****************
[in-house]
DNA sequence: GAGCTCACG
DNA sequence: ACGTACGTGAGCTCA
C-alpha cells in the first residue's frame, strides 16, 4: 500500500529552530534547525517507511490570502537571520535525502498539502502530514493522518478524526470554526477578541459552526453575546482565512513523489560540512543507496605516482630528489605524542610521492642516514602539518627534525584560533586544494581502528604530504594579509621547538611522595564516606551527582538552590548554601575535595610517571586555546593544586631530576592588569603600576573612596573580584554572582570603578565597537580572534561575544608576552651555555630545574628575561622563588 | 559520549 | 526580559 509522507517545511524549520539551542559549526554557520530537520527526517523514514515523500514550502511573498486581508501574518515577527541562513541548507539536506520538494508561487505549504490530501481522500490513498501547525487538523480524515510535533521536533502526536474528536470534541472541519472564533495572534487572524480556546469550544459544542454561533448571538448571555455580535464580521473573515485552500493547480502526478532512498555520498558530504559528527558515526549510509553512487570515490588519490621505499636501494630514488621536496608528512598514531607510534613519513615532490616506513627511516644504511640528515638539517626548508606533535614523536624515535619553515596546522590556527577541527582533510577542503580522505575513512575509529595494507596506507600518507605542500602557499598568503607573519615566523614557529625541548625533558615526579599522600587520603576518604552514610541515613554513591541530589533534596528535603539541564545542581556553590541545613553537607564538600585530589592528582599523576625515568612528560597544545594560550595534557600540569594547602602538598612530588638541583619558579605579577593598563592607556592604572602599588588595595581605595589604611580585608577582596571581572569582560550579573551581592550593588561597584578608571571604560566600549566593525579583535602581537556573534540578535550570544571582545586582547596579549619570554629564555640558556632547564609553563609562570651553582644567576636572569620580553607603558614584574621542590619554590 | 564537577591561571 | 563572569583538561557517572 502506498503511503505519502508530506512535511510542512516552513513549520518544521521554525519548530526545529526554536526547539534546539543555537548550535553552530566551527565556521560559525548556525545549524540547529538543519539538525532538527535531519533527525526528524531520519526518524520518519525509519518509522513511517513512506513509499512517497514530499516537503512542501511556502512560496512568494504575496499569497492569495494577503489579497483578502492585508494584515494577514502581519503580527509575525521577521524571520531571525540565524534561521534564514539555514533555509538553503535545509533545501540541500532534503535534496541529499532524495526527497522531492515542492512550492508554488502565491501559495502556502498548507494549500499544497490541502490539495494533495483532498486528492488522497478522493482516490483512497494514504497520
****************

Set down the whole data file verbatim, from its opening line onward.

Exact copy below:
[in-house]
DNA sequence: GAGCTCACG
DNA sequence: ACGTACGTGAGCTCA
C-alpha cells in the first residue's frame, strides 16, 4: 500500500529552530534547525517507511490570502537571520535525502498539502502530514493522518478524526470554526477578541459552526453575546482565512513523489560540512543507496605516482630528489605524542610521492642516514602539518627534525584560533586544494581502528604530504594579509621547538611522595564516606551527582538552590548554601575535595610517571586555546593544586631530576592588569603600576573612596573580584554572582570603578565597537580572534561575544608576552651555555630545574628575561622563588 | 559520549 | 526580559 509522507517545511524549520539551542559549526554557520530537520527526517523514514515523500514550502511573498486581508501574518515577527541562513541548507539536506520538494508561487505549504490530501481522500490513498501547525487538523480524515510535533521536533502526536474528536470534541472541519472564533495572534487572524480556546469550544459544542454561533448571538448571555455580535464580521473573515485552500493547480502526478532512498555520498558530504559528527558515526549510509553512487570515490588519490621505499636501494630514488621536496608528512598514531607510534613519513615532490616506513627511516644504511640528515638539517626548508606533535614523536624515535619553515596546522590556527577541527582533510577542503580522505575513512575509529595494507596506507600518507605542500602557499598568503607573519615566523614557529625541548625533558615526579599522600587520603576518604552514610541515613554513591541530589533534596528535603539541564545542581556553590541545613553537607564538600585530589592528582599523576625515568612528560597544545594560550595534557600540569594547602602538598612530588638541583619558579605579577593598563592607556592604572602599588588595595581605595589604611580585608577582596571581572569582560550579573551581592550593588561597584578608571571604560566600549566593525579583535602581537556573534540578535550570544571582545586582547596579549619570554629564555640558556632547564609553563609562570651553582644567576636572569620580553607603558614584574621542590619554590 | 564537577591561571 | 563572569583538561557517572 502506498503511503505519502508530506512535511510542512516552513513549520518544521521554525519548530526545529526554536526547539534546539543555537548550535553552530566551527565556521560559525548556525545549524540547529538543519539538525532538527535531519533527525526528524531520519526518524520518519525509519518509522513511517513512506513509499512517497514530499516537503512542501511556502512560496512568494504575496499569497492569495494577503489579497483578502492585508494584515494577514502581519503580527509575525521577521524571520531571525540565524534561521534564514539555514533555509538553503535545509533545501540541500532534503535534496541529499532524495526527497522531492515542492512550492508554488502565491501559495502556502498548507494549500499544497490541502490539495494533495483532498486528492488522497478522493482516490483512497494514504497520